Authorities prosecuting the Arkansas duo accused of various crimes in the killing a police officer will not have an increasingly common type of video evidence at their disposal to help make their case.
“[O]ur department does not have body or car cameras,” Pea Ridge Police Department Chief Lynn Hahn told Law&Crime in a recent phone interview.
Shawna Rhae Cash, 22, stands accused of felony murder in the June 26 death of Pea Ridge Officer Kevin Apple. Cash was allegedly driving a blue Jeep when officers in nearby Rogers, Ark. radioed for area authorities to arrest her and her passenger, Elijah Michael Andazola, 18. Pea Ridge officers noticed the Jeep — and the duo — at a gas station. When two officers attempted to box Cash in and take the duo into custody, Cash is alleged to have sped off, rammed a Pea Ridge squad car, and struck and fatally dragged Apple.
That Pea Ridge police do not have body cameras or dashcams does not appear to be particularly unusual. The Arkansas city’s 2010 Census stood at just more than 4,700 people, and only 47 percent of general purpose police departments in the United States use body-worn cameras, according to a Department of Justice study from 2017.
The Department of Justice has made grants available to local departments wishing to purchase the equipment. Calls for mandatory body cameras at the federal level have been spurred in part by Democrats as part of the George Floyd Justice in Policing Act. The bill has passed the House, but not the Senate.
A lack of body camera footage in other cases nationwide has at times led to criticism from both grand juries, the press, and sometimes from defendants, the latter of whose stories are generally at odds with the official accounts provided by officers. Body camera recordings don’t show everything, but they can clear up who is factually correct and who is not in the event of a disagreement or discrepancy.
The lack of video angles of the alleged Arkansas murder that body cameras and squad car cameras might have provided, however, is unlikely to prove dispositive. Cash reportedly apologized when asked about the charges by a local broadcaster following her arrest — but her phraseology contained a tacit admission. Another officer was on the scene as well and is likely to be the state’s star witness. Police also claim surveillance footage caught the moment Cash struck and dragged Apple.
“Camera footage obtained from the White Oak Gas Station depicts the suspect vehicle parked at the gas pumps when a Pea Ridge Patrol car, driven by Officer Apple, pulled up in front of the suspect vehicle (facing it directly) while another Pea Ridge Patrol car, driven by Officer [Brian] Stamps, pulled up directly behind it,” a redacted affidavit of probable cause for bond explains.
The court document outlines what allegedly happened next:
The camera footage did not have audio but appeared as though Officer Apple was attempting to verbally engage with Cash and Andazola. Seven seconds after Officer Apple exited his vehicle, Shawna Cash accelerated backwards; slamming into Officer Stamps’ vehicle. It appeared Officer Apple drew his service weapon and approached the front of the suspect vehicle; standing directly in front of it. Approximately three seconds later, Shawna Cash rapidly accelerated straight forward; striking Officer Apple. Officer Apple was carried on the front of the suspect vehicle for several feet until Cash steered slightly to the right; striking the front left-side of Officer Apple’s patrol car, pinning him between the two vehicles. As Cash continued to accelerate, Officer Apple was dragged underneath Cash’s vehicle. The vehicle accelerated out of camera view while still dragging Officer Apple underneath.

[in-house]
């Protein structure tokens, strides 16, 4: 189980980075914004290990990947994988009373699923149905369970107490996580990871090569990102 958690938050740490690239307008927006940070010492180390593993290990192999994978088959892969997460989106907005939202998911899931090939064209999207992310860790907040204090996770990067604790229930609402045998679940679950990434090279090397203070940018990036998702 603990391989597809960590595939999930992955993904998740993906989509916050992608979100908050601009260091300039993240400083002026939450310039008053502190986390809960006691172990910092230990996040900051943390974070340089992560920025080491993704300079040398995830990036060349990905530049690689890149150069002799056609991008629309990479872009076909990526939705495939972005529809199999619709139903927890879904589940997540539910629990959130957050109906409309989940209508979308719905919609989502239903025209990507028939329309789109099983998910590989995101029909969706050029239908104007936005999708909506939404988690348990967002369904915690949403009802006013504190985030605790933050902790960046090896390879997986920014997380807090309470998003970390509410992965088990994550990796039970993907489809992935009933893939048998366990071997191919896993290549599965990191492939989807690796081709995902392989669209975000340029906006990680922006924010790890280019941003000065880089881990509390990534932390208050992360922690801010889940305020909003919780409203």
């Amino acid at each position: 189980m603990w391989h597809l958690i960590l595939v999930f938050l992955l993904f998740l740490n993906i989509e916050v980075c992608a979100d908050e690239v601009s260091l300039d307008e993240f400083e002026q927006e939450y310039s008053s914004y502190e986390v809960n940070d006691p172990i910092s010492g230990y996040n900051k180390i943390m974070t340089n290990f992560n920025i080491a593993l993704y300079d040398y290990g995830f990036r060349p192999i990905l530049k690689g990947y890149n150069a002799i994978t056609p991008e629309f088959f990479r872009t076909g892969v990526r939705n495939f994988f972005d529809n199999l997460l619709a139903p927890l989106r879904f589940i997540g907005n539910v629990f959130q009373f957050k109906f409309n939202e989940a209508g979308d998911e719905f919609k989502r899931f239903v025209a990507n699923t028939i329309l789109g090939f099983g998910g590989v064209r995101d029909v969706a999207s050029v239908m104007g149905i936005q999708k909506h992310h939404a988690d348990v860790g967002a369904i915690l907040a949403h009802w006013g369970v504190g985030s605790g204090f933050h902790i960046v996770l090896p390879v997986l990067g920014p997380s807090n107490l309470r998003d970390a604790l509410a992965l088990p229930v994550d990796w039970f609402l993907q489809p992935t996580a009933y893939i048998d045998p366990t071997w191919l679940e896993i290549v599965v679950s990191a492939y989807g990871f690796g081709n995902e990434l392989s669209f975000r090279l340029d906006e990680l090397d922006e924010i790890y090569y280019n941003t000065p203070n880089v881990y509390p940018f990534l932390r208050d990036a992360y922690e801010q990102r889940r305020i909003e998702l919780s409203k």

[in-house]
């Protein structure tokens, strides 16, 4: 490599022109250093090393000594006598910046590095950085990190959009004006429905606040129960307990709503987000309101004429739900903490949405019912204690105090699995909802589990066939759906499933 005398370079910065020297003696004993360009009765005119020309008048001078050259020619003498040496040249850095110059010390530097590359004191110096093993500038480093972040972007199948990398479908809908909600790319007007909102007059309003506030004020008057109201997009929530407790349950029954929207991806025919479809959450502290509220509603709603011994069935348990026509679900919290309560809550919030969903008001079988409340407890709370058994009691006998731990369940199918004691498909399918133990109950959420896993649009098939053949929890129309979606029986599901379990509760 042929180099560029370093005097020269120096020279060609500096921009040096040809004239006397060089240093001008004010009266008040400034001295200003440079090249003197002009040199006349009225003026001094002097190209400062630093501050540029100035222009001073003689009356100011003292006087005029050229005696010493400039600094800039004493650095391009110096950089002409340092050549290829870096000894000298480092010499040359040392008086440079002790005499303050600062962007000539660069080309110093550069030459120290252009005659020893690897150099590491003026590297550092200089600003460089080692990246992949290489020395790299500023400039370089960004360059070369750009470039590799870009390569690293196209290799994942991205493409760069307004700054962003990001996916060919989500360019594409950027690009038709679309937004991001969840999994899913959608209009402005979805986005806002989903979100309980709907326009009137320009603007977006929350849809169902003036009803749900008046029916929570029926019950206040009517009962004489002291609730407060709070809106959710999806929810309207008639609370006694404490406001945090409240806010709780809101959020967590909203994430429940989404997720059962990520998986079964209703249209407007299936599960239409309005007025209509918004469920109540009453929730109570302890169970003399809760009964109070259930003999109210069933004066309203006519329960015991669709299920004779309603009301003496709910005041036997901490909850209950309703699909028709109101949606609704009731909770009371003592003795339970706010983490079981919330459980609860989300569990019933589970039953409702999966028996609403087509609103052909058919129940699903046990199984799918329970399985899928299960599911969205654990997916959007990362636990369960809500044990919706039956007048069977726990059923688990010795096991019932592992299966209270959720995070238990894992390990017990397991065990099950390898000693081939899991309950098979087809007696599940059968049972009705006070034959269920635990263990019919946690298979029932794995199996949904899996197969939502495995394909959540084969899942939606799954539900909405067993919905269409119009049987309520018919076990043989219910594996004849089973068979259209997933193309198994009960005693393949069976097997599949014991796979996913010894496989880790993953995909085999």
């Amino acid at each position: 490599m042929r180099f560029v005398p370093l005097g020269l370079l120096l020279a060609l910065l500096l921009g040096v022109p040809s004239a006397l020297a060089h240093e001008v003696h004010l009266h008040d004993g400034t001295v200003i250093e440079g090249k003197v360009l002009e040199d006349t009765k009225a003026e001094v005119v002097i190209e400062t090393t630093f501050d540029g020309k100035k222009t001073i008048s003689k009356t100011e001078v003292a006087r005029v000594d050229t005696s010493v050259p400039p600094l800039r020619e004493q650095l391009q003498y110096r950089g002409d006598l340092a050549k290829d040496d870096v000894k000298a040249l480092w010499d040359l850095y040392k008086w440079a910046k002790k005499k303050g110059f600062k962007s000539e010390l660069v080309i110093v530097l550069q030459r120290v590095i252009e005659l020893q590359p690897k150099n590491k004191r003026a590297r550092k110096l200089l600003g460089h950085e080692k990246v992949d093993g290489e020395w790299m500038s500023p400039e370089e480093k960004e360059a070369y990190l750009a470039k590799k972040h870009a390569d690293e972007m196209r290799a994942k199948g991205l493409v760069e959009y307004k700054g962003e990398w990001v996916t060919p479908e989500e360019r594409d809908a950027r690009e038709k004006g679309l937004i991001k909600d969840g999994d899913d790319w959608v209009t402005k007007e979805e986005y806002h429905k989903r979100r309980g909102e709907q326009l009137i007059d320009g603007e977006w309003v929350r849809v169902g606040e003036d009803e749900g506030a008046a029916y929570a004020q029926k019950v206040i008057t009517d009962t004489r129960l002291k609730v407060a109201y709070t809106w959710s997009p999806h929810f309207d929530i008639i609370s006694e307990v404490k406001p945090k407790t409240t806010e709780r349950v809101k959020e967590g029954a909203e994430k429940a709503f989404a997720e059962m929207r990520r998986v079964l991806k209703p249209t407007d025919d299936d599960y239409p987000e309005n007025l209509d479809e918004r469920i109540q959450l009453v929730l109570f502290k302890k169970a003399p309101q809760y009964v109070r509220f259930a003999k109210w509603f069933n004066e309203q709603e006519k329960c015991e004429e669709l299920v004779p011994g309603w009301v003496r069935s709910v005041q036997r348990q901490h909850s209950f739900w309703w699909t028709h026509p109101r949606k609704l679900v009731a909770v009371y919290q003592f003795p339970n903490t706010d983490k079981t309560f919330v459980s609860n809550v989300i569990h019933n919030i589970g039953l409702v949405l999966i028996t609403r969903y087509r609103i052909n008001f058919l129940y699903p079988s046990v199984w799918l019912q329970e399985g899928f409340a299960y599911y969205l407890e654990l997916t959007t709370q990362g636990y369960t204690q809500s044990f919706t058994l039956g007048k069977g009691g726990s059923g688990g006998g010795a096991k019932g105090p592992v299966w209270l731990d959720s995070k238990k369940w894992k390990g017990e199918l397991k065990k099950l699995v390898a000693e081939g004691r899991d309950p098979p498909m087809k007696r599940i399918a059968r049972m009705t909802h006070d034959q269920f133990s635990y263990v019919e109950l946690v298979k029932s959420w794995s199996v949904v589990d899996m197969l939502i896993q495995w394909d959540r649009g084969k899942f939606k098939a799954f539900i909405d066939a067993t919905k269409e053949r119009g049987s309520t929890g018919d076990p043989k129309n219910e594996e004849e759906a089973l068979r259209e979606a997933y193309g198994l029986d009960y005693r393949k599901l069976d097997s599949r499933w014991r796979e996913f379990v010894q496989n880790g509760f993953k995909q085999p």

The footage in question is currently in evidence at the Benton County Sheriff’s Office, Hahn explained. Benton County Circuit Judge Brad Karren has issued a gag order on the case so the footage may not be publicly available for some time, he added.
In total, according to the affidavit, Apple was “dragged approximately 149 feet through the gas station parking lot, over a curb, almost to the intersection of Townsend Way and Slack Street where his body came to rest.” The document attributes those grisly findings to the Benton County Sheriff’s Office Accident Reconstruction Team.
Apple was pronounced dead the scene, the document also notes.
Eventually, Cash crashed the Jeep, and she and her companion were both arrested after initially giving chase to authorities.
During a jailhouse interview after being apprehended, Andazola allegedly told police that he and Cash never specifically discussed the circumstances of their brief getaway from the officers at the gas station — after initially saying that the officer’s death was never discussed whatsoever.
The co-defendant, however, said that Cash told him, “We can never talk about this” after the fact.
“Andazola said he did not respond to the comment Cash made to him,” according to the affidavit.
The affidavit also offers the following account of Cash’s intake interview:
Cash said the Pea Ridge cop pulled right in front of her. Cash said she did not see the cop behind her until the last second. Detective [Michael] Braswell asked Cash if the cop ever got out of his patrol vehicle. Cash said, “Obviously he had too.” [sic] Cash was asked if the cop approached her and said anything to her and she told Detective Braswell no he stood there and looked at her. Detective Braswell asked Cash if the cop ever raised his arm and pointed at her or pointed his weapon at her and she replied, “I do not know.” Cash made a comment that it was hard to explain things sometimes because she blacks out.
Funeral services for Apple were held on Friday.
Read the full document in Cash’s case below:
Aaron Keller and Adam Klasfeld contributed to this report.
[image via screengrab/KHBS/KHOG]
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